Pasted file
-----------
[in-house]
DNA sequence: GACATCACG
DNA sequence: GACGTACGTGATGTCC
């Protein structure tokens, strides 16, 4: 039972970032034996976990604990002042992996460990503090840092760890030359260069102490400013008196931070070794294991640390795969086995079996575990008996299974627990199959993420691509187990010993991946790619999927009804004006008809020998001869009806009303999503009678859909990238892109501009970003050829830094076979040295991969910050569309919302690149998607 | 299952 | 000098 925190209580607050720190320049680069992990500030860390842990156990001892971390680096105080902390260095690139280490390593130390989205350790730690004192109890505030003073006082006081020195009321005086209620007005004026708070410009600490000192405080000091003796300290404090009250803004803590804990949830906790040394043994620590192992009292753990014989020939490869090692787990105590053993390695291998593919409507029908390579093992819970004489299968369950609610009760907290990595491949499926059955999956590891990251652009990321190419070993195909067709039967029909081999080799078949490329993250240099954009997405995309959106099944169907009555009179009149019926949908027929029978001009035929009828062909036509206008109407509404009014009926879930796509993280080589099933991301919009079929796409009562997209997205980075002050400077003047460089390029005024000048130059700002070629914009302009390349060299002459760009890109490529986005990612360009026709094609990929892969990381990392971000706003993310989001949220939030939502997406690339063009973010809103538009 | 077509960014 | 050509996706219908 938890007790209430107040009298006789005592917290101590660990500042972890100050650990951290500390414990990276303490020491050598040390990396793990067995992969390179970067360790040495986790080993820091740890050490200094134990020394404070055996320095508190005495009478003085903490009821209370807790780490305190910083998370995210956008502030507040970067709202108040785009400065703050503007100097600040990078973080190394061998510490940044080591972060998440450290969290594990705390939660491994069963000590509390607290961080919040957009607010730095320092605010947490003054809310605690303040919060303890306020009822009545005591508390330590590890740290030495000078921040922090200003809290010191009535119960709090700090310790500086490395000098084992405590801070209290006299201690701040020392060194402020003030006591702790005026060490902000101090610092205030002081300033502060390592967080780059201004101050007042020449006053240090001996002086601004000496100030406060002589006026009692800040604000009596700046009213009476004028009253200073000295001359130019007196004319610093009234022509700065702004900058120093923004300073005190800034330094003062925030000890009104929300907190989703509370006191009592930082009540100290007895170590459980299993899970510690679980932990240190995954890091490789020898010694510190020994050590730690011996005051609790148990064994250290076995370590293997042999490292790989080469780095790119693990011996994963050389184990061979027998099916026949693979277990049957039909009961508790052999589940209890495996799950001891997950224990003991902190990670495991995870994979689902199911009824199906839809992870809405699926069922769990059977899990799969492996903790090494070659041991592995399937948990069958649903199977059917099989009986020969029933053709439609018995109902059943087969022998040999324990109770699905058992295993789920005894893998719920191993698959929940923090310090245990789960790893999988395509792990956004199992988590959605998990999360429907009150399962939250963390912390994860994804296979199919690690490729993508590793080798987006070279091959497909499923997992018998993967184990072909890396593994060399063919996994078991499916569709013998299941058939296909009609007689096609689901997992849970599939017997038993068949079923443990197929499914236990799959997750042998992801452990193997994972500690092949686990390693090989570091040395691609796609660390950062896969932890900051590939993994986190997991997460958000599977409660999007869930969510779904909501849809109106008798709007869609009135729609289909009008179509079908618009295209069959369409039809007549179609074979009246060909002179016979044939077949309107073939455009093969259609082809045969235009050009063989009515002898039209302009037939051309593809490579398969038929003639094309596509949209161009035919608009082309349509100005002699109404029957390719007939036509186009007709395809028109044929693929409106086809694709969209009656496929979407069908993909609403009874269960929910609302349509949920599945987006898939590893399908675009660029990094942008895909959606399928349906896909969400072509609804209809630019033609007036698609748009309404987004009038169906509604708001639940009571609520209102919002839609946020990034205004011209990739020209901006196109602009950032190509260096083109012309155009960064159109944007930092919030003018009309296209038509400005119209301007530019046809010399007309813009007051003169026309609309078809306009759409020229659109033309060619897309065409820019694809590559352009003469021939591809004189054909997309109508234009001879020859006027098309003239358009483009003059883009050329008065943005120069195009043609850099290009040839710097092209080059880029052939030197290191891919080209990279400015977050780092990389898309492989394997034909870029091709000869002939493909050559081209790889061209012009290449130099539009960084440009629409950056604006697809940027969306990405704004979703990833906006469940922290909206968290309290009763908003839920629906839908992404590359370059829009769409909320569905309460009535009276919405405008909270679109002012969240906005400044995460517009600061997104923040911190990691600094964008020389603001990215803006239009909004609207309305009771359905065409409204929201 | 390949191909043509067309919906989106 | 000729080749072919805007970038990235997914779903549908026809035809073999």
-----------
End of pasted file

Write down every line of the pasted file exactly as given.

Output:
[in-house]
DNA sequence: GACATCACG
DNA sequence: GACGTACGTGATGTCC
């Protein structure tokens, strides 16, 4: 039972970032034996976990604990002042992996460990503090840092760890030359260069102490400013008196931070070794294991640390795969086995079996575990008996299974627990199959993420691509187990010993991946790619999927009804004006008809020998001869009806009303999503009678859909990238892109501009970003050829830094076979040295991969910050569309919302690149998607 | 299952 | 000098 925190209580607050720190320049680069992990500030860390842990156990001892971390680096105080902390260095690139280490390593130390989205350790730690004192109890505030003073006082006081020195009321005086209620007005004026708070410009600490000192405080000091003796300290404090009250803004803590804990949830906790040394043994620590192992009292753990014989020939490869090692787990105590053993390695291998593919409507029908390579093992819970004489299968369950609610009760907290990595491949499926059955999956590891990251652009990321190419070993195909067709039967029909081999080799078949490329993250240099954009997405995309959106099944169907009555009179009149019926949908027929029978001009035929009828062909036509206008109407509404009014009926879930796509993280080589099933991301919009079929796409009562997209997205980075002050400077003047460089390029005024000048130059700002070629914009302009390349060299002459760009890109490529986005990612360009026709094609990929892969990381990392971000706003993310989001949220939030939502997406690339063009973010809103538009 | 077509960014 | 050509996706219908 938890007790209430107040009298006789005592917290101590660990500042972890100050650990951290500390414990990276303490020491050598040390990396793990067995992969390179970067360790040495986790080993820091740890050490200094134990020394404070055996320095508190005495009478003085903490009821209370807790780490305190910083998370995210956008502030507040970067709202108040785009400065703050503007100097600040990078973080190394061998510490940044080591972060998440450290969290594990705390939660491994069963000590509390607290961080919040957009607010730095320092605010947490003054809310605690303040919060303890306020009822009545005591508390330590590890740290030495000078921040922090200003809290010191009535119960709090700090310790500086490395000098084992405590801070209290006299201690701040020392060194402020003030006591702790005026060490902000101090610092205030002081300033502060390592967080780059201004101050007042020449006053240090001996002086601004000496100030406060002589006026009692800040604000009596700046009213009476004028009253200073000295001359130019007196004319610093009234022509700065702004900058120093923004300073005190800034330094003062925030000890009104929300907190989703509370006191009592930082009540100290007895170590459980299993899970510690679980932990240190995954890091490789020898010694510190020994050590730690011996005051609790148990064994250290076995370590293997042999490292790989080469780095790119693990011996994963050389184990061979027998099916026949693979277990049957039909009961508790052999589940209890495996799950001891997950224990003991902190990670495991995870994979689902199911009824199906839809992870809405699926069922769990059977899990799969492996903790090494070659041991592995399937948990069958649903199977059917099989009986020969029933053709439609018995109902059943087969022998040999324990109770699905058992295993789920005894893998719920191993698959929940923090310090245990789960790893999988395509792990956004199992988590959605998990999360429907009150399962939250963390912390994860994804296979199919690690490729993508590793080798987006070279091959497909499923997992018998993967184990072909890396593994060399063919996994078991499916569709013998299941058939296909009609007689096609689901997992849970599939017997038993068949079923443990197929499914236990799959997750042998992801452990193997994972500690092949686990390693090989570091040395691609796609660390950062896969932890900051590939993994986190997991997460958000599977409660999007869930969510779904909501849809109106008798709007869609009135729609289909009008179509079908618009295209069959369409039809007549179609074979009246060909002179016979044939077949309107073939455009093969259609082809045969235009050009063989009515002898039209302009037939051309593809490579398969038929003639094309596509949209161009035919608009082309349509100005002699109404029957390719007939036509186009007709395809028109044929693929409106086809694709969209009656496929979407069908993909609403009874269960929910609302349509949920599945987006898939590893399908675009660029990094942008895909959606399928349906896909969400072509609804209809630019033609007036698609748009309404987004009038169906509604708001639940009571609520209102919002839609946020990034205004011209990739020209901006196109602009950032190509260096083109012309155009960064159109944007930092919030003018009309296209038509400005119209301007530019046809010399007309813009007051003169026309609309078809306009759409020229659109033309060619897309065409820019694809590559352009003469021939591809004189054909997309109508234009001879020859006027098309003239358009483009003059883009050329008065943005120069195009043609850099290009040839710097092209080059880029052939030197290191891919080209990279400015977050780092990389898309492989394997034909870029091709000869002939493909050559081209790889061209012009290449130099539009960084440009629409950056604006697809940027969306990405704004979703990833906006469940922290909206968290309290009763908003839920629906839908992404590359370059829009769409909320569905309460009535009276919405405008909270679109002012969240906005400044995460517009600061997104923040911190990691600094964008020389603001990215803006239009909004609207309305009771359905065409409204929201 | 390949191909043509067309919906989106 | 000729080749072919805007970038990235997914779903549908026809035809073999």